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Oil and Gas Facilities: Water Compliance Information

Find out if you need authorization for your drinking water, on-site sewage facility, reclaimed water use, and water transportation, including information about surface- and groundwater rights and dam safety.

If you supply water for human consumption and can potentially serve at least 15 connections or 25 people or more at least 60 days out of the year, you may be a regulated "Public Water System." Human consumption includes, but is not limited to, drinking, cooking, brushing teeth, bathing, washing hands, washing dishes, and preparing foods.

Transporters and Haulers: Commonly Asked Questions – Questions and answers for transporters of oil and gas waste, liquid waste, treated effluent, and drinking water.

Water Hauler Guidance – a rule guide for those who transport drinking water.

Mobile Water Treatment Systems Guidance – a guide to the approval process for mobile water treatment systems for drinking water.

HOT Oil and Gas Wastewater Stakeholder Group – House Bill 2771, 86th Texas Legislature, directed TCEQ to seek NPDES delegation for discharges of produced water, hydrostatic test water, and gas plant effluent into surface water in the state resulting from certain oil and gas activities. State permitting authority for these discharges transferred from the RRC to TCEQ on January 15, 2021.

NEW Oil and Gas Wastewater Permits – Permits for oil and gas facilities, requirements for each type, and links and information on how to apply.

On-Site Sewage Facilities

On-site sewage facilities (OSSFs), also called septic systems, can be used for domestic wastewater at oil and gas sites. Many counties in Texas have their own local permitting authority for OSSFs. For areas without a local authority, TCEQ reviews OSSF permit applications.

Reclaimed Water

Without access to sewer service, you must obtain other authorization to discharge wastewater. Use the following links to find out if the Industrial Reclaimed Water Reuse Permit is right for you.


EPA’s Oil and Gas Stormwater Permitting under the National Pollutant Discharge Elimination System (NPDES).

With few exemptions, you need a water rights permit to divert, impound, take, or use surface water. You cannot begin these activities or construction for them without TCEQ’s approval.

Temporary Surface Water Rights

Short duration projects, such as oil and gas well drilling and hydrostatic testing, may apply for a temporary water rights permit. These permits can grant up to 3 years of use. in river basins not affected by drought. The two types of temporary water rights permits are based on the volume and duration of water use, and you apply for each differently.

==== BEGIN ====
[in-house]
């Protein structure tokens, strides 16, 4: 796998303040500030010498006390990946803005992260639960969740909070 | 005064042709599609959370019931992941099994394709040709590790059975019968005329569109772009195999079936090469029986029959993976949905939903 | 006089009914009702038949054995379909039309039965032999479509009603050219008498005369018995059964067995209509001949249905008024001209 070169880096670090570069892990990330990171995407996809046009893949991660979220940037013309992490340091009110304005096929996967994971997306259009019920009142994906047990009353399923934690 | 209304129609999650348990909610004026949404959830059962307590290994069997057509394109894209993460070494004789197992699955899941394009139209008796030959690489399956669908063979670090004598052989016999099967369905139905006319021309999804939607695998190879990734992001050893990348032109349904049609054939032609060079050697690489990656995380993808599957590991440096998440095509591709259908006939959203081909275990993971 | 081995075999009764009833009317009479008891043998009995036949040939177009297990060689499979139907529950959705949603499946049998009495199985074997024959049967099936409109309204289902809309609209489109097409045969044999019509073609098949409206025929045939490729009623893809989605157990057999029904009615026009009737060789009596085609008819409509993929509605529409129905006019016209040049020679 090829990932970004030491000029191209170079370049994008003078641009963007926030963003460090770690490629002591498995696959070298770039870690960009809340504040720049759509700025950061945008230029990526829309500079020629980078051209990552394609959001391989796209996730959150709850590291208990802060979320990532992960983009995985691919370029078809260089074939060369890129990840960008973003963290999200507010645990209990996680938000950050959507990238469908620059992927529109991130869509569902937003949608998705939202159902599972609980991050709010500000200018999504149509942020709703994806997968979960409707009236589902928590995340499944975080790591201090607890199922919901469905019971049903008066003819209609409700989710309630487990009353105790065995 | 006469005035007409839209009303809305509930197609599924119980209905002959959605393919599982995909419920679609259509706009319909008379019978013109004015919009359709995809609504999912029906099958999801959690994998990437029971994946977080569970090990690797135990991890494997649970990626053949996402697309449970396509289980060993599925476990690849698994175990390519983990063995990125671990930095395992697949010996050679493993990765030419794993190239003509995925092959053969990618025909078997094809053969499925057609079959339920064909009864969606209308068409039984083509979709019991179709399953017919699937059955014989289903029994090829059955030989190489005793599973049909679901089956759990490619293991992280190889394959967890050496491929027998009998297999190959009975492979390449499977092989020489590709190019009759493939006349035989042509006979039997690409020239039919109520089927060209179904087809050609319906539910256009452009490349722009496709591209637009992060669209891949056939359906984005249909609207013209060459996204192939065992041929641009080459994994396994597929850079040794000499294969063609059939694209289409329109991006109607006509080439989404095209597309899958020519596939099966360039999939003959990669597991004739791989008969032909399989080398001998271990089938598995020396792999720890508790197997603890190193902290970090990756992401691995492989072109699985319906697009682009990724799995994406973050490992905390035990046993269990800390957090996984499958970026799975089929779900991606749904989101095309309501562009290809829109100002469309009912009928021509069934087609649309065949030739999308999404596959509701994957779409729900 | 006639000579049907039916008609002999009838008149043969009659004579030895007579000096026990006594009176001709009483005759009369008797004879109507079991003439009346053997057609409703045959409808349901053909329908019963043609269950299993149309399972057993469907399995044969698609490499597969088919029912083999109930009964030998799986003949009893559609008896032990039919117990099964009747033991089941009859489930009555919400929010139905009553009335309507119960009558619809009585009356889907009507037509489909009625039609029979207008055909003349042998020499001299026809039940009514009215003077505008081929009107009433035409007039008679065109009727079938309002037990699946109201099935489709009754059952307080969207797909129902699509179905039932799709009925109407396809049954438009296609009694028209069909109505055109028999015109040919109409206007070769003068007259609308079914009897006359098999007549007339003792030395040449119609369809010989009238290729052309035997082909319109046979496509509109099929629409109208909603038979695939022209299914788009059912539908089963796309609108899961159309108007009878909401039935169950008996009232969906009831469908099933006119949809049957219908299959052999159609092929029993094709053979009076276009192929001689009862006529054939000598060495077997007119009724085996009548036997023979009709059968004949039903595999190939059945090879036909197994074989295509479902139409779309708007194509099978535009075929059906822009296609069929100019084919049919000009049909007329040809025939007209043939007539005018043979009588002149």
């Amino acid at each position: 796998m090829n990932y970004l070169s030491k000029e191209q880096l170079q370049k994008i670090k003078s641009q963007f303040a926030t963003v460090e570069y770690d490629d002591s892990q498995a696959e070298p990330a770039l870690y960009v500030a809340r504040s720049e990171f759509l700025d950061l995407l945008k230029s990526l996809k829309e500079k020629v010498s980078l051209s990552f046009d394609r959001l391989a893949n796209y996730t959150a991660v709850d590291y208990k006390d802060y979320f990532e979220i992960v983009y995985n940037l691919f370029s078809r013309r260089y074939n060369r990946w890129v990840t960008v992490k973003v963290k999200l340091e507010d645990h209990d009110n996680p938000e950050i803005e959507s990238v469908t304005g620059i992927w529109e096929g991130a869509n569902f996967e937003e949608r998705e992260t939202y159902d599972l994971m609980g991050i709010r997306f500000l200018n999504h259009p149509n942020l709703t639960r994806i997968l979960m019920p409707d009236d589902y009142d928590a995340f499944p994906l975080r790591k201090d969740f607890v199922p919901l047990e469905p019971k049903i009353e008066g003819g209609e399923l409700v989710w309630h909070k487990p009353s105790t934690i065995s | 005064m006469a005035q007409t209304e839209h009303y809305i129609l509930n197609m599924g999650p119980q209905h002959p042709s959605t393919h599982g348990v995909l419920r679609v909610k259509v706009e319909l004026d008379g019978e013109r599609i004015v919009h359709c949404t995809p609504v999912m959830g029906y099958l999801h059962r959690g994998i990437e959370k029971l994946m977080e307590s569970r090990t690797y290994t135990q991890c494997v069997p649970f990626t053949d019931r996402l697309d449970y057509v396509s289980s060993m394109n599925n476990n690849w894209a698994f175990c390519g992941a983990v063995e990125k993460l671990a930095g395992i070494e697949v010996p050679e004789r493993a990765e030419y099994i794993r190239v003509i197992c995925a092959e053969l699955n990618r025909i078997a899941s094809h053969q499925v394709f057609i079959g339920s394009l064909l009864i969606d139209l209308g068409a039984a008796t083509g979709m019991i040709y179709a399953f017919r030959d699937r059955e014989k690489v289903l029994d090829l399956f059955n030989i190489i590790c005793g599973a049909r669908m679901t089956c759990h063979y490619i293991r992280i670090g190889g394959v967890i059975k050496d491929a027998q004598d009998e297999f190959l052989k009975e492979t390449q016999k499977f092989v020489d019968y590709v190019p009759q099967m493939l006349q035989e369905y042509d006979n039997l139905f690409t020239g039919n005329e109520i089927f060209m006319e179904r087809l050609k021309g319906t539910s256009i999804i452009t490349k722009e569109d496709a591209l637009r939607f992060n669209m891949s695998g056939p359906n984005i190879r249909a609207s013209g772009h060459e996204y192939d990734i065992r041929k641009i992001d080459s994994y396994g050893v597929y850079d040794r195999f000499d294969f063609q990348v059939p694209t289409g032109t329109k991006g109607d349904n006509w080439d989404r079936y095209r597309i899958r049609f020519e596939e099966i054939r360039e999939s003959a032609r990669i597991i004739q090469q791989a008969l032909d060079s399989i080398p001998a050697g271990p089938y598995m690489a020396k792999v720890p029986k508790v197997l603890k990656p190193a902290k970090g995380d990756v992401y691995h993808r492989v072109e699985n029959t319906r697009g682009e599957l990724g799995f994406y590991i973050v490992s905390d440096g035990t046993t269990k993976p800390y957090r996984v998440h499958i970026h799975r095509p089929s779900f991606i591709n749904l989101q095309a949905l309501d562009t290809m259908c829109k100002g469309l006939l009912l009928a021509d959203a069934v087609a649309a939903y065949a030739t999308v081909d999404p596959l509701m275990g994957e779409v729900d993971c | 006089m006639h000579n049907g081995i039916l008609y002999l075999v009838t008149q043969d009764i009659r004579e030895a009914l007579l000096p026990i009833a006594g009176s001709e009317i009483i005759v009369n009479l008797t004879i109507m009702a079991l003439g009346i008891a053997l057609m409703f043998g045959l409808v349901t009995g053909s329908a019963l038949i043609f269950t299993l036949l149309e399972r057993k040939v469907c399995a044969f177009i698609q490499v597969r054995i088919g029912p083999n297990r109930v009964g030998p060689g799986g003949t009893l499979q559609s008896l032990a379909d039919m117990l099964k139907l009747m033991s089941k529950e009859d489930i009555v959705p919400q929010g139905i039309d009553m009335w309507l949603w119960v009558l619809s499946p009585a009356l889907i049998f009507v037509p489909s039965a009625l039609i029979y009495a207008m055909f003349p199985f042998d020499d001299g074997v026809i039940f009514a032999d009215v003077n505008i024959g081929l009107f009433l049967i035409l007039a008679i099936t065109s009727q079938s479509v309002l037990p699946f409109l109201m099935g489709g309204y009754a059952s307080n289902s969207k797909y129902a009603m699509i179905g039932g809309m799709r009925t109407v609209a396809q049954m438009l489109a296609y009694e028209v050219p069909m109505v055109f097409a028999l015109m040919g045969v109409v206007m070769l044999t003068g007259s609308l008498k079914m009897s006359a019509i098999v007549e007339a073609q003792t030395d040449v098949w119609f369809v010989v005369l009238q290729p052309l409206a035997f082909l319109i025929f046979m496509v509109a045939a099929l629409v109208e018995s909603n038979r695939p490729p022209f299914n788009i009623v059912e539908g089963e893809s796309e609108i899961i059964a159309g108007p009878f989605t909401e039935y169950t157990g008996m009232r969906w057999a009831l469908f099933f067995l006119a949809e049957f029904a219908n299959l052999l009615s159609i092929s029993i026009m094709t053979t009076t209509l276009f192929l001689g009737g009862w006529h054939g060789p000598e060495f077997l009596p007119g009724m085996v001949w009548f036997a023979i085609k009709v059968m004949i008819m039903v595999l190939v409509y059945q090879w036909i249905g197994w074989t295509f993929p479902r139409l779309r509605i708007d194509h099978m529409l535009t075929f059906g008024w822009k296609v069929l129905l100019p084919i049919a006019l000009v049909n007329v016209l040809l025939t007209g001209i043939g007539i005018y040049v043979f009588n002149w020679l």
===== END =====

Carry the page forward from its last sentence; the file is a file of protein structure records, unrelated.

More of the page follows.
To request 10 acre-feet or less of water use for up to one calendar year:

Send your completed temporary water use application form (TCEQ-20425) to the Watermaster’s Office in:

If your area does not have a Watermaster, send the application to your TCEQ Regional Office.

To request more than 10 acre-feet of water use and/or use for up to three calendar years:

Send your completed temporary water rights permit application (TCEQ-10202) to:

Texas Commission on Environmental Quality
Water Availability Division
P.O. Box 13087, MC-160
Austin, TX 78711-3087

If you have questions about your temporary water use permit, contact the Water Rights Permitting Team at (512) 239-4691 or email

Groundwater Rights

Regional groundwater conservation districts (GCDs) manage and regulate groundwater production and use in Texas. If your land is not in a GCD, you are subject to the rule of capture, which says that groundwater captured by a well and brought to the surface belongs to the landowner. Under the rule, the landowner:

  • Cannot capture and use the groundwater to injure a neighbor or willfully waste the resource.
  • Is liable for damages if their groundwater pumping activity lowers the elevation of neighboring land.

More information on GCDs:

Groundwater Advisory Unit

The Railroad Commission of Texas (RRC) may require a Groundwater Protection Determination for surface casing, underground injection, and other underground activities. The determination estimates the depth to the base of usable-quality groundwater and additional isolation zones that should be protected for any wells within a specified area.

For more information, please contact RRC at (512) 463-2741 or and view their Groundwater Advisory Unit webpage.

The Dam Safety Program monitors and regulates private and public dams in Texas. TCEQ may request an engineering study if you plan to:

  • Dredge the reservoir within 200 feet (ft) of the dam.
  • Install a utility line or pipeline in the dam or spillways that requires significant excavation in them.
  • Construct a road across the dam or spillways or within 200 ft of the dam.
  • Drill oil or gas wells, perform horizontal drilling or fracturing, or explore for oil or gas within 500 ft of the dam and spillways.
  • Blast within one-half mile of the dam.

The professional engineer’s report must certify that your planned activities will not compromise the dam’s integrity. Rules and regulations for the Dam Safety Program are in 30 TAC 299 .

For more information about oil and gas compliance:

TCEQ's Small Business and Local Government Assistance section offers free, confidential help to small businesses and local governments working to follow state environmental regulations. Call us at (800) 447-2827 or visit our Web page at